CA Economic Nexus Marketplace Facilitator Act

California Redefines Economic Nexus and Marketplace Facilitator Laws

by Jennifer Clark

California Sales Tax

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Ever since the Supreme Court passed the Wayfair vs. South Dakota decision in June 2018, state laws around economic nexus continue to evolve and change shape. While more than 35 states have passed laws that define economic nexus and are currently in effect, there is still no one-size-fits-all requirement around sales tax. Sellers must keep up with pending, passed, and evolving laws in order to be compliant.

One of the biggest changes to hit online sellers recently was California’s economic nexus law taking effect April 1, 2019, and then — less than a month later — a completely new update passed that dramatically impacted remote businesses.

In December 2018, the California Department of Tax and Fee Administration (CDTFA) alerted remote sellers to upcoming economic nexus legislation that would require them to start collecting and remitting sales tax beginning April 1. As that date neared, there was speculation around whether or not the financial and transaction requirements would happen as originally proposed, much to the delight of small business owners. 

The CDTFA’s original economic nexus law required out-of-state sellers who made more than $100,000 in sales or at least 200 transactions into the state during the current or previous year, to collect sales tax. This threshold mirrored South Dakota’s economic nexus requirements, much to the dismay of thriving online sellers who were quick to notice the difference in the two states’ economies.

New Economic Nexus Requirements

Just four short weeks after the law took effect, California Governor Gavin Newsom signed California Assembly Bill 147 on April 25, 2019, giving small business owners a little breathing room. Now, remote sellers who earn less than $500,000 are no longer required to collect sales tax from their California customers. This new law raises the requirement of sales from tangible personal property in the preceding or current calendar year. Even more, AB 147 also eliminated the transactional requirement.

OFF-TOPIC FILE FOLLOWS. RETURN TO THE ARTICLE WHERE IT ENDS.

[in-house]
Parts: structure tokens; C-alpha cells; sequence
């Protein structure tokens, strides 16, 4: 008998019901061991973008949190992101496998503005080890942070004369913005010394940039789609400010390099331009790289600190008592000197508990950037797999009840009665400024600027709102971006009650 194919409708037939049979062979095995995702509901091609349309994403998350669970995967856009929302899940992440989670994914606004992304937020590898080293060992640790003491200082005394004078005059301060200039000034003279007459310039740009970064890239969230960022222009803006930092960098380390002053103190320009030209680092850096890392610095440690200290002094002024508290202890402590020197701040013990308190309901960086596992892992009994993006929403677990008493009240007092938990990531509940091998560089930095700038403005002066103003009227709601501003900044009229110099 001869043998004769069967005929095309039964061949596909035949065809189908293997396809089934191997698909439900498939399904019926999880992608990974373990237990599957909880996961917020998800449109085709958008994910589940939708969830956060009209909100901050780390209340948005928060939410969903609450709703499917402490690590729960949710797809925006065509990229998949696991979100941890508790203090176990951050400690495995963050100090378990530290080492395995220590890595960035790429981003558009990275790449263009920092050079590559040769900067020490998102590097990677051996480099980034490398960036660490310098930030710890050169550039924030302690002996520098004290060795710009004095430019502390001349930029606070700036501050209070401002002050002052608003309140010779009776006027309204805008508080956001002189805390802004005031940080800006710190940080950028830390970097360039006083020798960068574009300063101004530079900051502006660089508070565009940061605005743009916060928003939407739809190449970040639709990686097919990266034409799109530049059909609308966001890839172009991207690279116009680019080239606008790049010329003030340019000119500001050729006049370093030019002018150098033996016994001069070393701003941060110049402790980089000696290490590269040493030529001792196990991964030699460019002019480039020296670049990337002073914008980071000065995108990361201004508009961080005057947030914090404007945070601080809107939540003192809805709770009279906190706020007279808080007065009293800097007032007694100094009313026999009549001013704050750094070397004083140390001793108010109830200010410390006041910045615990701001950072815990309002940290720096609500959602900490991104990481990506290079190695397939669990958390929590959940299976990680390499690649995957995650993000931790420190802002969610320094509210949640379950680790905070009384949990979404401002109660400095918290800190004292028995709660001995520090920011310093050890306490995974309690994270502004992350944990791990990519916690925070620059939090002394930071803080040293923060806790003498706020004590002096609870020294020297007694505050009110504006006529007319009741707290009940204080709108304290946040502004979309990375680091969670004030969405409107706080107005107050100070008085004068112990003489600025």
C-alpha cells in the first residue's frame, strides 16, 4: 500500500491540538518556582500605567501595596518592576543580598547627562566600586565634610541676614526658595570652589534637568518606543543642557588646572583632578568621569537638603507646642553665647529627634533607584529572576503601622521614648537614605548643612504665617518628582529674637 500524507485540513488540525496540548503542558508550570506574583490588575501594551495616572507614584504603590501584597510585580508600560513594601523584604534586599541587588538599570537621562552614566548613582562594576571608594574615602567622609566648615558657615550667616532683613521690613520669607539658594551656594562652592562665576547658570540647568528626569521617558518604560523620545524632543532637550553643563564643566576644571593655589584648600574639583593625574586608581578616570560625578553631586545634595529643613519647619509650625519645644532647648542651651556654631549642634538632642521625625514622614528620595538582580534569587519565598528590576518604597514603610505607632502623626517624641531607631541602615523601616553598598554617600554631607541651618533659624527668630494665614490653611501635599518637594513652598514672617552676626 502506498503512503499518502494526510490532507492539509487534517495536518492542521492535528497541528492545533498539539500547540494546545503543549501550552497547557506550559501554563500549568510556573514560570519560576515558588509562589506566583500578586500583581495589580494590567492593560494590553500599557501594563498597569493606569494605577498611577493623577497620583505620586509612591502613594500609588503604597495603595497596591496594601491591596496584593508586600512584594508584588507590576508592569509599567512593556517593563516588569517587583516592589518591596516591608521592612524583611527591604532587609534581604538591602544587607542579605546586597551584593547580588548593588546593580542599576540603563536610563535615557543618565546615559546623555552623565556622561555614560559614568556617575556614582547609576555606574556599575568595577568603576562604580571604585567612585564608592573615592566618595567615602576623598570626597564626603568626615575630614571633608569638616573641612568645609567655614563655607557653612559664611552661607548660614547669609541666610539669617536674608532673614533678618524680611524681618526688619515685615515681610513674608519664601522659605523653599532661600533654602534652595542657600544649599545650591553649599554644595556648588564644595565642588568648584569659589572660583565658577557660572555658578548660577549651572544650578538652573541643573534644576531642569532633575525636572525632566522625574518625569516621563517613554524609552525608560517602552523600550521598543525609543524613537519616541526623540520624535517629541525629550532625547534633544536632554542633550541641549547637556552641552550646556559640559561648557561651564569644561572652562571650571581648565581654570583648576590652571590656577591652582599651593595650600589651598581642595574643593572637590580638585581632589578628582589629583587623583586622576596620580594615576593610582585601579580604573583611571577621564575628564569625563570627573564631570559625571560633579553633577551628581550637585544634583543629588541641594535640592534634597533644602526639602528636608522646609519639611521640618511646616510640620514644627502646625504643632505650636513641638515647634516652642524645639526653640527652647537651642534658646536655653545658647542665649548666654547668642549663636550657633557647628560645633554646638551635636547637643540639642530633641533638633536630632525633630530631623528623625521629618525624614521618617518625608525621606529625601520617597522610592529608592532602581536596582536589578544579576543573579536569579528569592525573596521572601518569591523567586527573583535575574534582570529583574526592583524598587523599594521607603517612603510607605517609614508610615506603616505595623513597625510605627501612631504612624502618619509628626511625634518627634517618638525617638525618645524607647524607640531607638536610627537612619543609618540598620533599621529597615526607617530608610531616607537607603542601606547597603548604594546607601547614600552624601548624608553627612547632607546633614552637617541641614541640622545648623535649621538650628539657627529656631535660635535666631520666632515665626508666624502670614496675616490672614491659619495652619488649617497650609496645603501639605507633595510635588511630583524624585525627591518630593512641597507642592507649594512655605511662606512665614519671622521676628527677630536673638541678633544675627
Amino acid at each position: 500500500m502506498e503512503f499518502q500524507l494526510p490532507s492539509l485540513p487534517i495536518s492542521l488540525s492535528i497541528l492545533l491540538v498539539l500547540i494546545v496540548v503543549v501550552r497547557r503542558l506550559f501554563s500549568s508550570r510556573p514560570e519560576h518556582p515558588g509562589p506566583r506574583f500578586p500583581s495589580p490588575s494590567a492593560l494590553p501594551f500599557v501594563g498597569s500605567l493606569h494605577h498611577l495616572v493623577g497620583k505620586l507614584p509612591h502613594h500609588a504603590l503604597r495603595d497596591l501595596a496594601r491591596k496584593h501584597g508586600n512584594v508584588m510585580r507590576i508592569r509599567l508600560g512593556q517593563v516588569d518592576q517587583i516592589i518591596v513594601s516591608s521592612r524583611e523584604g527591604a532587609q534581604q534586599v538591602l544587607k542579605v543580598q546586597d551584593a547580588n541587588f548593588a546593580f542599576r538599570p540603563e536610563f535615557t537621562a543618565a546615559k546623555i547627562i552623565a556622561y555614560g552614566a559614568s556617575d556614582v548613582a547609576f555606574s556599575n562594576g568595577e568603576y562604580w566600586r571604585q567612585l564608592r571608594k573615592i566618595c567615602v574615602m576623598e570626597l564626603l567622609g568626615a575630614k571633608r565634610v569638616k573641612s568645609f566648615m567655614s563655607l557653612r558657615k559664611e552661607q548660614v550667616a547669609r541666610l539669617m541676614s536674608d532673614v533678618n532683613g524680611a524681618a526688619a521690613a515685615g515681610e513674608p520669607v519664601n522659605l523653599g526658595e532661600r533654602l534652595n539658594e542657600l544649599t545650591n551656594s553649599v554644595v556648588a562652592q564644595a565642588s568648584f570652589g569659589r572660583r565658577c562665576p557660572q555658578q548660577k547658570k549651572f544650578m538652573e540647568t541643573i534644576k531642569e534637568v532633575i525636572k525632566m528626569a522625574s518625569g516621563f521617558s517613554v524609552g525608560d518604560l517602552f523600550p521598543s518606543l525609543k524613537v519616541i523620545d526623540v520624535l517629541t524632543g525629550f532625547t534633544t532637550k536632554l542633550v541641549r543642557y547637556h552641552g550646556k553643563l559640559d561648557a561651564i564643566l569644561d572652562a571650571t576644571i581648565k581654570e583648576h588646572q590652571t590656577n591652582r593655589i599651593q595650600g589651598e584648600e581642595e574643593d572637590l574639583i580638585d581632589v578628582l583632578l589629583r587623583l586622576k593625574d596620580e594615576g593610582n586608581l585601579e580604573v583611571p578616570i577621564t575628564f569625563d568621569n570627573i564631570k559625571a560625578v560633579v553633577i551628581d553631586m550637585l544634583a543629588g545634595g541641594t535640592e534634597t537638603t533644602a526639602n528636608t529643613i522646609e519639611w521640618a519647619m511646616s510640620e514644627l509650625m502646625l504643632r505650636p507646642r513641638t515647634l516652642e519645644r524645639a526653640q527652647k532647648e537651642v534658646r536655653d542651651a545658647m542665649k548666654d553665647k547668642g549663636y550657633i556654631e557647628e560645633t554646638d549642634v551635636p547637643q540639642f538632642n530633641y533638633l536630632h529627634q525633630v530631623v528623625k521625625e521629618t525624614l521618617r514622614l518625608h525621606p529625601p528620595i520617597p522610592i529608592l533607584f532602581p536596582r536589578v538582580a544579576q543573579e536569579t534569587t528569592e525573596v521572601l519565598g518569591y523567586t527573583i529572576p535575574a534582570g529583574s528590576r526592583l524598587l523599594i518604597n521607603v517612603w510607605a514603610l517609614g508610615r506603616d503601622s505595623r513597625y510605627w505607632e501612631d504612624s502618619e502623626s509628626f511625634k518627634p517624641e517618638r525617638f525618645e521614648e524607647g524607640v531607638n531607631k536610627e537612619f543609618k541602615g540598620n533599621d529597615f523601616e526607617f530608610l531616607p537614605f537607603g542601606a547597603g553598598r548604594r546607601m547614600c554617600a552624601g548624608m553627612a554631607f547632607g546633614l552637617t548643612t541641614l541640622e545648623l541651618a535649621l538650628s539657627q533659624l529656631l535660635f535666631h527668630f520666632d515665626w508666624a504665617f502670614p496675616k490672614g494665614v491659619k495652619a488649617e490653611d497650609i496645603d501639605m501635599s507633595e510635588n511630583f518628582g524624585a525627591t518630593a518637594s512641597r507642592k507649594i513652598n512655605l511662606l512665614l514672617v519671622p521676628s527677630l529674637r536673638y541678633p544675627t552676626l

Marketplace Facilitator Law Update

In addition to the impact this bill made for out-of-state retailers, it also imposed a new sales tax obligation for marketplace facilitators like Amazon and Ebay.

Beginning October 1, 2019, marketplace facilitators in California must collect and remit sales tax on all sales made through that marketplace if they surpass $500,000. AB 147 defines marketplaces as a physical or electronic place, including, but not limited to, a store, booth, internet website, catalog, television or radio broadcast, or a dedicated sales software application.

This means that after October 1, both in- and out-of-state marketplace facilitators like who meet the $500,000 threshold are now required to collect sales tax made on all sales into the state through the marketplace. Individual marketplace sellers, however, won’t be held responsible for collecting those sales tax.

What Does This Mean for Sellers?

This is another win for smaller online retailers, as the bigger platforms will collect sales tax for sales from their websites, even if they come from third-party retailers. Where smaller sellers once feared bankruptcy and even wrote to California Treasurer Fiona Ma in support (Ma has a history of fighting for SMBs around sales tax), they are now encouraged to sell on these marketplace platforms.

Just like with all of the sales tax laws around economic nexus, chances are, changes will continue to occur. Subscribe to the TaxJar blog to stay up-to-date with current legislation and upcoming nexus activity. To understand where you may have nexus, our free sales and transactions checker allows you to import your sales data and quickly learn where you’re required to remit sales tax.

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